The Supreme Court on Wednesday agreed to a request by the Biden administration to remove two immigration-related cases from its upcoming calendar b
The Supreme Court on Wednesday agreed to a request by the Biden administration to remove two immigration-related cases from its upcoming calendar because they were no longer necessary due to policy changes by the new administration.
In a brief order, the high court agreed to the request to remove the cases from its upcoming oral argument calendar.
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“The motions to hold further briefing in abeyance and to remove the cases from the February 2021 argument calendar are granted,” the order said.
The first case, Biden v. Sierra Club, concerns the construction of the wall at the southern border and whether the Trump administration had the authority to transfer $2.5 billion in military funds to fund the project on the basis of a “national emergency” declaration.
Approximately 450 miles of wall was constructed under President Donald Trump, with about another 350 additional miles funded.
But Biden, who promised to stop the wall if elected, last week halted construction of the wall so there could be assessments of the legality of the funding, contracting methods as well as the consequences of stopping the projects.
The second case taken off the calendar by the court — Pekoske (Wolf) v. Innovation Law Lab — involved the Migrant Protection Protocols (MPP). The policy, known as the Remain-in-Mexico policy, sends migrants back to Mexico while they await their immigration hearings rather than them being released into the U.S.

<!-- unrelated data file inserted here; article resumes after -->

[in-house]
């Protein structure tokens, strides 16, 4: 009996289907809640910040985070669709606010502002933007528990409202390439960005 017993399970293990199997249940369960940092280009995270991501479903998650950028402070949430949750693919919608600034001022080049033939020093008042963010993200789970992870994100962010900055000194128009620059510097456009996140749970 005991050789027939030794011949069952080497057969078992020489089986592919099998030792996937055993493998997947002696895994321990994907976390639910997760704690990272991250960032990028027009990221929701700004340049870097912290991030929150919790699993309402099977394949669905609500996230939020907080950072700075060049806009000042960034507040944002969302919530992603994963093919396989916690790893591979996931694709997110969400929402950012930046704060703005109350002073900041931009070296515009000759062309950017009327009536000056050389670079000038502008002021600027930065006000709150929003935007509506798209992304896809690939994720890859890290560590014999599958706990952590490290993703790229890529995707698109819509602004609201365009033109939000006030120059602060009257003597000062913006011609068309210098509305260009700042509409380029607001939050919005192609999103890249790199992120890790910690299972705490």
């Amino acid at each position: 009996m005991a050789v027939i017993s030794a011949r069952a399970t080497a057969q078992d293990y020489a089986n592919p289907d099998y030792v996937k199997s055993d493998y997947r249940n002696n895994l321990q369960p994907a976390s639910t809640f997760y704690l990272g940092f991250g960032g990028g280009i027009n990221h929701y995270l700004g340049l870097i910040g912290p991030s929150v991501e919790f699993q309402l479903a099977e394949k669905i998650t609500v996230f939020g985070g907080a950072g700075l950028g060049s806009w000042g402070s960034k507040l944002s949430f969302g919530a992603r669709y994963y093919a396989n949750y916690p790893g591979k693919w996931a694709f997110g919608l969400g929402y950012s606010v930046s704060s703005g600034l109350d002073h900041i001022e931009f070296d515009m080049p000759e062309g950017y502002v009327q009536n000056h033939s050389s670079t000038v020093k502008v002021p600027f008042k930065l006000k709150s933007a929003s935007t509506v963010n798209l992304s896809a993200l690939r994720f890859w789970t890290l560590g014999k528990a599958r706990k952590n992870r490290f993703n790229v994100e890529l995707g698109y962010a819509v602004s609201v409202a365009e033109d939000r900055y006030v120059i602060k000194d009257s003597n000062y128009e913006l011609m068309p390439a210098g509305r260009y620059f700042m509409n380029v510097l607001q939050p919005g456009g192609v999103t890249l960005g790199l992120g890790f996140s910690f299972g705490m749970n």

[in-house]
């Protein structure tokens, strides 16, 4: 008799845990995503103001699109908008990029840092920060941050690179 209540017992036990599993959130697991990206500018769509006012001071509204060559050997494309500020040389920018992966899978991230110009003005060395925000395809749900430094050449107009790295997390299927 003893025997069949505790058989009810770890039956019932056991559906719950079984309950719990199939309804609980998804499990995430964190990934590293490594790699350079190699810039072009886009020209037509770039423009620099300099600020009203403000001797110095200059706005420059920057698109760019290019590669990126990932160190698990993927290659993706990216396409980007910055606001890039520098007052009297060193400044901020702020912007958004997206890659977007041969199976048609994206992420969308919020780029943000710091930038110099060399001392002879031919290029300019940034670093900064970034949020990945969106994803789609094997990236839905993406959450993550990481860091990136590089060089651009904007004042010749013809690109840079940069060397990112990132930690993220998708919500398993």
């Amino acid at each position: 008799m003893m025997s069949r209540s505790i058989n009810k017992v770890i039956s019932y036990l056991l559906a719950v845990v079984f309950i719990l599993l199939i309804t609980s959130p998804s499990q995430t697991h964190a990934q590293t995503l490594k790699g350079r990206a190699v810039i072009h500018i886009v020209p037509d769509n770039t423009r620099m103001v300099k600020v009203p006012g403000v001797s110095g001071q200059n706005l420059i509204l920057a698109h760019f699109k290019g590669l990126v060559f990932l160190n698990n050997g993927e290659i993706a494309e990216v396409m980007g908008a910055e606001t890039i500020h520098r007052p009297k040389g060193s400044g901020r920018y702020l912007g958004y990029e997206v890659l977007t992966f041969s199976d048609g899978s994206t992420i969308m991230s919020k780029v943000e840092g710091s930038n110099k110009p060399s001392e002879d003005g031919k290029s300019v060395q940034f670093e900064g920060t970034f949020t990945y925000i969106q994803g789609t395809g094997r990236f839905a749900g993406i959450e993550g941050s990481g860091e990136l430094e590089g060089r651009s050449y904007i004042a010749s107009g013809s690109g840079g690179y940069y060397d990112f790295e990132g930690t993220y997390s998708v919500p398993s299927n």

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Critics called the policy cruel and inhumane, while the Trump administration argued that it was vital in ending “catch and release” and removing the pull factors that bring migrants to the U.S. More than 60,000 migrants had been returned under the policy.
The administration had appealed lower court rulings invalidating the policy. But Biden had promised to end MPP and on Tuesday signed an order ordering a review of the program and for DHS to determine whether the policy should be modified or terminated.
National Security Advisor Jake Sullivan had indicated the administration still wishes to ultimately end the program but has warned that it will “take time.”
“MPP has been a disaster from the start and has led to a humanitarian crisis in northern Mexico. But putting the new policy into practice will take time,” he said in December. “The current administration dismantled much of the necessary capacity to ensure the safe and orderly processing of migrants. We need time to increase processing capacity and to do so consistent with public health requirements.”
The withdrawal of the cases is the latest move by the Biden administration to move quickly away from Trump-era policies on immigration. On Tuesday, Biden signed orders that will set up a task force to reunify families separated under his predecessor and review other Trump policies.
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“I’m not making new law, I’m eliminating bad policy,” Biden said from the Oval Office. “What I’m doing is taking on the issues that, 99% of them, that the last president of the United States issued executive orders I thought were very counterproductive to our security, counterproductive to who we are as a country, particularly in the area of immigration.”
He has also ended Trump-era travel bans and sought to strengthen the 2012 Deferred Action for Childhood Arrivals (DACA) program that Trump sought to end — but was rebuffed by the Supreme Court.